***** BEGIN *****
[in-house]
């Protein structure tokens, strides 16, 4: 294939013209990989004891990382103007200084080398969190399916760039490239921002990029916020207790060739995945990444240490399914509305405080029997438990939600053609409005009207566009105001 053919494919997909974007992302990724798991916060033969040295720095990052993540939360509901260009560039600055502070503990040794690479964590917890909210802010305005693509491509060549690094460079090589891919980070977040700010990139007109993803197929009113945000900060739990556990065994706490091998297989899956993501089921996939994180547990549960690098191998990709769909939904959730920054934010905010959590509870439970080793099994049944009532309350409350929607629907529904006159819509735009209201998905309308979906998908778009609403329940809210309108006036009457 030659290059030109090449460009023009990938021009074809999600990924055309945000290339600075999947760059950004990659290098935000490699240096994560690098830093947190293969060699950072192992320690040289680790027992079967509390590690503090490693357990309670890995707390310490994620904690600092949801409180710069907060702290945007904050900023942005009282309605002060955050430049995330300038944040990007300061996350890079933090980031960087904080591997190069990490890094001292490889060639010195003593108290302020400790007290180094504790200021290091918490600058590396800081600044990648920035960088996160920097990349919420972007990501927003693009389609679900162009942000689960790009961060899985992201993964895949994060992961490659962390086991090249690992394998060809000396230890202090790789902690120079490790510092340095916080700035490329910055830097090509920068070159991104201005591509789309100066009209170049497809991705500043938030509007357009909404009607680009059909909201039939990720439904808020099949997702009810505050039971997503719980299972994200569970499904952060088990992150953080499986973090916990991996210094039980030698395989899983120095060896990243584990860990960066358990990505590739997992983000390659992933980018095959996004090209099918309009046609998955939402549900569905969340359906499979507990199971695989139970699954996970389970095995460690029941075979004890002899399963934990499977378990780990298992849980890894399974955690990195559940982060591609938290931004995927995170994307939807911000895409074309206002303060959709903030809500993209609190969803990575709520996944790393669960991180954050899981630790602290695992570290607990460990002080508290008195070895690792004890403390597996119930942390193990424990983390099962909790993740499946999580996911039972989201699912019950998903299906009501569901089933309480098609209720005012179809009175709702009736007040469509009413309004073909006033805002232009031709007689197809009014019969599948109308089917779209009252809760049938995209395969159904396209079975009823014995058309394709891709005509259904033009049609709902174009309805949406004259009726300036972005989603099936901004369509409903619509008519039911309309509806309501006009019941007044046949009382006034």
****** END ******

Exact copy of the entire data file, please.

[in-house]
């Protein structure tokens, strides 16, 4: 294939013209990989004891990382103007200084080398969190399916760039490239921002990029916020207790060739995945990444240490399914509305405080029997438990939600053609409005009207566009105001 053919494919997909974007992302990724798991916060033969040295720095990052993540939360509901260009560039600055502070503990040794690479964590917890909210802010305005693509491509060549690094460079090589891919980070977040700010990139007109993803197929009113945000900060739990556990065994706490091998297989899956993501089921996939994180547990549960690098191998990709769909939904959730920054934010905010959590509870439970080793099994049944009532309350409350929607629907529904006159819509735009209201998905309308979906998908778009609403329940809210309108006036009457 030659290059030109090449460009023009990938021009074809999600990924055309945000290339600075999947760059950004990659290098935000490699240096994560690098830093947190293969060699950072192992320690040289680790027992079967509390590690503090490693357990309670890995707390310490994620904690600092949801409180710069907060702290945007904050900023942005009282309605002060955050430049995330300038944040990007300061996350890079933090980031960087904080591997190069990490890094001292490889060639010195003593108290302020400790007290180094504790200021290091918490600058590396800081600044990648920035960088996160920097990349919420972007990501927003693009389609679900162009942000689960790009961060899985992201993964895949994060992961490659962390086991090249690992394998060809000396230890202090790789902690120079490790510092340095916080700035490329910055830097090509920068070159991104201005591509789309100066009209170049497809991705500043938030509007357009909404009607680009059909909201039939990720439904808020099949997702009810505050039971997503719980299972994200569970499904952060088990992150953080499986973090916990991996210094039980030698395989899983120095060896990243584990860990960066358990990505590739997992983000390659992933980018095959996004090209099918309009046609998955939402549900569905969340359906499979507990199971695989139970699954996970389970095995460690029941075979004890002899399963934990499977378990780990298992849980890894399974955690990195559940982060591609938290931004995927995170994307939807911000895409074309206002303060959709903030809500993209609190969803990575709520996944790393669960991180954050899981630790602290695992570290607990460990002080508290008195070895690792004890403390597996119930942390193990424990983390099962909790993740499946999580996911039972989201699912019950998903299906009501569901089933309480098609209720005012179809009175709702009736007040469509009413309004073909006033805002232009031709007689197809009014019969599948109308089917779209009252809760049938995209395969159904396209079975009823014995058309394709891709005509259904033009049609709902174009309805949406004259009726300036972005989603099936901004369509409903619509008519039911309309509806309501006009019941007044046949009382006034």